Note that the application rule now splits the context, and the variable rule now disallows any additional judgements to be in the context. To recover our original type system, we must add some structural rules that make our context mimic a set:

\dfrac{\Gamma_2\Gamma_1 \vdash e : \tau }{\Gamma_1\Gamma_2 \vdash e : \tau}\textsc{Exchange}

\dfrac{\Gamma, x : \rho, x : \rho \vdash e : \tau }{\Gamma, x : \rho \vdash e : \tau}\textsc{Contraction} \quad
  \dfrac{\Gamma \vdash e : \tau}{\Gamma, x : \rho \vdash e : \tau}\textsc{Weakening}

The first rule, \textsc{Exchange}, simply tells us that the order of judgements in the list doesn’t matter. The second rule, \textsc{Contraction}, lets us use the knowledge x : \rho in multiple places in the expression — in other words, it lets us use x more than once. Without this rule, we would have an affine type system. Note that affine type systems naturally disallow aliasing. The final rule, \textsc{Weakening} lets us throw away knowledge that x : \rho without using it. Without this rule and the \textsc{Contraction} rule, our type system is linear — all variables must be used exactly once.

Linear type systems have a number of interesting properties, discussed in Wadler [1990], but they pose a problem for our term representation above: The number of available variables is no longer syntax-directed! Instead, it is determined by a set of unruly typing rules. It seems as though the advantages of our de Bruijn representation above are now unattainable, however some niceness is retained by sticking with it — if we separate the notion of a variable that is in scope but unavailable (i.e. used elsewhere in the expression) from a variable that is simply out of scope, we can keep the term structure as-is and use a partial environment as our context:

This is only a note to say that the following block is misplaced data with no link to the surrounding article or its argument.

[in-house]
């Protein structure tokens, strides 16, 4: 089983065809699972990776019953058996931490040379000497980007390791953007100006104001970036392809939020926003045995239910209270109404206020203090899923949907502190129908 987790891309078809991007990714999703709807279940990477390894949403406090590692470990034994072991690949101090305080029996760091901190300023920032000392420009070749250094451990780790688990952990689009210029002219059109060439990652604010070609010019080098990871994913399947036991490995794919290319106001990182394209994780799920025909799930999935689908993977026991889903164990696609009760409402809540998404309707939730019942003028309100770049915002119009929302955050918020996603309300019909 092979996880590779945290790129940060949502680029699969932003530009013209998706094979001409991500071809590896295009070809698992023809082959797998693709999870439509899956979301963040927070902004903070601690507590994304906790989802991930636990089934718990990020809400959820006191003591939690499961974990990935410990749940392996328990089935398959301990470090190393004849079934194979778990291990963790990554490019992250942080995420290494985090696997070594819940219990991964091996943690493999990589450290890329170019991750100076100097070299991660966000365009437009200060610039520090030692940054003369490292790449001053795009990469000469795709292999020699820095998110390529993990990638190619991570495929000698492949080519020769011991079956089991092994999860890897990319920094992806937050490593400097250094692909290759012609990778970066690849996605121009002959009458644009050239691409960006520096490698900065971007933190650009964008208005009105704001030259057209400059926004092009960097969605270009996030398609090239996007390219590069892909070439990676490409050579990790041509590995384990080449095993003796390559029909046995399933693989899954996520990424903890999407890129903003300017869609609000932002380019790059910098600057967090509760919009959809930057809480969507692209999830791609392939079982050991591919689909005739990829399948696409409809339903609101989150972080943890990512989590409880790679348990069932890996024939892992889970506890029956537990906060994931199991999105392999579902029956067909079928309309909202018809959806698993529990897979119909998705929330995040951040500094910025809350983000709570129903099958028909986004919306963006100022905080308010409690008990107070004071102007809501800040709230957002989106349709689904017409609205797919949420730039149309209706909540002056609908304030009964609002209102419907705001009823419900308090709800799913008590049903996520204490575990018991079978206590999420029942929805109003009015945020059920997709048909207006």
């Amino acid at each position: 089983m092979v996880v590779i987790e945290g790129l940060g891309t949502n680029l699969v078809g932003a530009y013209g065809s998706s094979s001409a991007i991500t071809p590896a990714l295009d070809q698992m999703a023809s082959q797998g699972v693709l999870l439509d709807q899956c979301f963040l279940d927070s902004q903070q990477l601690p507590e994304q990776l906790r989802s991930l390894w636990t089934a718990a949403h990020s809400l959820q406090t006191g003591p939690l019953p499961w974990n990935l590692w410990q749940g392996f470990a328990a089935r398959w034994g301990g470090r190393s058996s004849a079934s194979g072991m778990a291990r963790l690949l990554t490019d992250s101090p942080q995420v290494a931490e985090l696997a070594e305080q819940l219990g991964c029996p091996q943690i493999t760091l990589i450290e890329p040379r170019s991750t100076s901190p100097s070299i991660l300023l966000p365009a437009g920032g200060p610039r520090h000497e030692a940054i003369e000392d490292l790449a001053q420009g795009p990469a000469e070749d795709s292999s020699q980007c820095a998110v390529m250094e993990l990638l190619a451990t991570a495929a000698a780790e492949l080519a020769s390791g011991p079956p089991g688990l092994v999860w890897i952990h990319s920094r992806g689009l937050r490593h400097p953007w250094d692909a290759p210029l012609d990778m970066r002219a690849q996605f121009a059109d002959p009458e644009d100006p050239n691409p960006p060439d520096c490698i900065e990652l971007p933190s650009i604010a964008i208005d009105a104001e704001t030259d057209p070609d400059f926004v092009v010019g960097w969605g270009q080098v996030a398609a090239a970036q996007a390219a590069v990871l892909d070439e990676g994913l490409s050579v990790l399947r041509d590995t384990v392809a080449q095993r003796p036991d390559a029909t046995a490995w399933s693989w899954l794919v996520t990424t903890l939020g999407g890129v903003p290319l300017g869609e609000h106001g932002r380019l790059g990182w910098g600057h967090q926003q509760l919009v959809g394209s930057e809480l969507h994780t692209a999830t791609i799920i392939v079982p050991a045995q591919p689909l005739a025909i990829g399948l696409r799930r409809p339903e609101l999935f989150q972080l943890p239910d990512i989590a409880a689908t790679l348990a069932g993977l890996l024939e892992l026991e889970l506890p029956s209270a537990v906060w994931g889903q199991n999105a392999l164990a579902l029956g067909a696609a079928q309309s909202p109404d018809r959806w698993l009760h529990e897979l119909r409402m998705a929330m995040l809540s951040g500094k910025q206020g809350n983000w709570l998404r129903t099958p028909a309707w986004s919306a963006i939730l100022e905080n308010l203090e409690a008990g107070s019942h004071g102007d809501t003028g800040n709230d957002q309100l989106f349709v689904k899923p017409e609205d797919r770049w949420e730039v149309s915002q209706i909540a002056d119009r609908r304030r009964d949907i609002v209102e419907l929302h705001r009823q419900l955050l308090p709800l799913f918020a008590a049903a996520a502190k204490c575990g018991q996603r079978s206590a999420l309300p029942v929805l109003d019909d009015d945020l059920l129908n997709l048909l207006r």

Env :   Set
Env n = Vec (Maybe Type) n

The empty environment is more accurately a family of empty environments — environments where all in scope variables are unavailable: